Unlike Load Balancing, the actual guts of deduplication – the algorithms used – are not as important as the factors above unless your throughput is extremely high. This is simply because the algorithm used is a small fraction of the latency that a deduplication engine can introduce into your network. As such, asking engineers how they do it isn’t nearly as important as asking about the above three things. The algorithm can have a large impact, but largely as it relates to access times and seeking. It is definitely worth looking at, but remember that most vendors don't hand out their secret sauce, and the real key is how fast they can turn up duplicates.
There are a couple of things you can do to get the most out of your deduplication system, and once you hear them they will probably be obvious. But they’re worth mentioning.
Compressed and encrypted data gets less “hits” than raw data simply by virtue of being compressed and/or encrypted. While some compression algorithms include deduplication, others do not, so you may or may not be including duplicate data “under the covers”. While I’m not suggesting that you not compress anything or encrypt anything, do not compress and/or encrypt simply because you’re sending those things over the WAN. It used to be straight-up common sense to zip a file before copying it over the WAN. That may not be the best choice in a deduplication environment.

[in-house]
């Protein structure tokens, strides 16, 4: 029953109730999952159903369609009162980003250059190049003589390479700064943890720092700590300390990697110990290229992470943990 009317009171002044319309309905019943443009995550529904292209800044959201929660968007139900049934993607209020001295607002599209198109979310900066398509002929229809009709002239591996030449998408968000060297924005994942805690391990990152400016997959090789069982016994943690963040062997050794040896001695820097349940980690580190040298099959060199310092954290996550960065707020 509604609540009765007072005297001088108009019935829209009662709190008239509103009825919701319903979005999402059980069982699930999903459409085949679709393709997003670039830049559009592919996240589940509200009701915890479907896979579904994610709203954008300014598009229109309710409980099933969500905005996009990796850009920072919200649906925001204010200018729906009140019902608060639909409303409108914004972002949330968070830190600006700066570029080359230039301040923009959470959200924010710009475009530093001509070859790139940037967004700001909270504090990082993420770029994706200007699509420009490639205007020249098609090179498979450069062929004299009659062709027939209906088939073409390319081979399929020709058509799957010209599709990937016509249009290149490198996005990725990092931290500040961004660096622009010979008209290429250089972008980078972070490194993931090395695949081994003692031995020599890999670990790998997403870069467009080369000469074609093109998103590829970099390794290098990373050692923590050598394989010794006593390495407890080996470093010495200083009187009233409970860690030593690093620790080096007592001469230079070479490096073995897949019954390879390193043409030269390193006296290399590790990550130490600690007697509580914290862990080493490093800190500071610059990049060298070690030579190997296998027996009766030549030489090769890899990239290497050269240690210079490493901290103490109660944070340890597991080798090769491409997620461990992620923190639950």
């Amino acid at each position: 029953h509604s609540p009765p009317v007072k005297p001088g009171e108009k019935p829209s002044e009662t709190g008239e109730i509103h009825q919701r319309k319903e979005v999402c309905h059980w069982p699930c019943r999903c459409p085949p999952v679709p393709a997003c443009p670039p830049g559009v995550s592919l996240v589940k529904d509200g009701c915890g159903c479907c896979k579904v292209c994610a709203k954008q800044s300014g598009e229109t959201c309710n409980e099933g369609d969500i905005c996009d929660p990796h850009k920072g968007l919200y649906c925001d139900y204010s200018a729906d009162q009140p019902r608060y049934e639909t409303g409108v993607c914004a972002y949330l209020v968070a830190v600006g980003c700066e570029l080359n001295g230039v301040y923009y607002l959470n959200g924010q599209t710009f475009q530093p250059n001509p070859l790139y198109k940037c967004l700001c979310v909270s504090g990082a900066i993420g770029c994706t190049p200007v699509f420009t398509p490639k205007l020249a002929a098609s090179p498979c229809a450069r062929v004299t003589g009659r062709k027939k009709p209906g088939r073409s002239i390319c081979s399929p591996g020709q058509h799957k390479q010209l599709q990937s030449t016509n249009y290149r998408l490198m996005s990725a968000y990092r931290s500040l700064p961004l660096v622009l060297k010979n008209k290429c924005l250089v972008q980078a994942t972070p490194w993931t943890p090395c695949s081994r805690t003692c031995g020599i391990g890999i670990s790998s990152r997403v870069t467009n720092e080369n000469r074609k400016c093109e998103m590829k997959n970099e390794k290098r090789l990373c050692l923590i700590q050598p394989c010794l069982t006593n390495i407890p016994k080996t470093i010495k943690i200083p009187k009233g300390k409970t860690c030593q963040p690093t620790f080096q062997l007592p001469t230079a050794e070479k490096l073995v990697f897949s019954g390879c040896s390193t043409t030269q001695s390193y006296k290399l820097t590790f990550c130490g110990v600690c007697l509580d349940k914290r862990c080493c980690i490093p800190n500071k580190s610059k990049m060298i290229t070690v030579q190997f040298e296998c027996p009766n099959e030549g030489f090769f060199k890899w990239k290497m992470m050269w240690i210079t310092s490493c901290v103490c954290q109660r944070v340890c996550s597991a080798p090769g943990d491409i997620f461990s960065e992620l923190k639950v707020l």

Security too, can reduce hits, and it is often accepted practice to encrypt things before sending them over the WAN. Some products – like our BIG-IP WOM and EDGE Gateway – will do encryption for you after deduplication. You could simulate the same functionality on a vendor that doesn’t do this by putting your encryption tool on the outside of the deduplication tool. Which isn’t a huge stretch, encryption is usually at the edge of the network, I’m just suggesting putting the deduplication product on the inside of it.
The return on investment of deduplication can be massive. Your network is sending a lot of repetitive data over that WAN link, and you have access to the tools to shut it up. The throughput reduction can be a huge percentage of your total bandwidth in many enterprise IT environments, which translates to a many times wider pipe. Knowing what you’re getting can go a long way toward reaping those benefits. As we’d like to tell those repetitive people, in understanding, not repetition, is power found.
EDIT: 29 JUN 10 - Cleaned up Algorithms section on advice of specialists.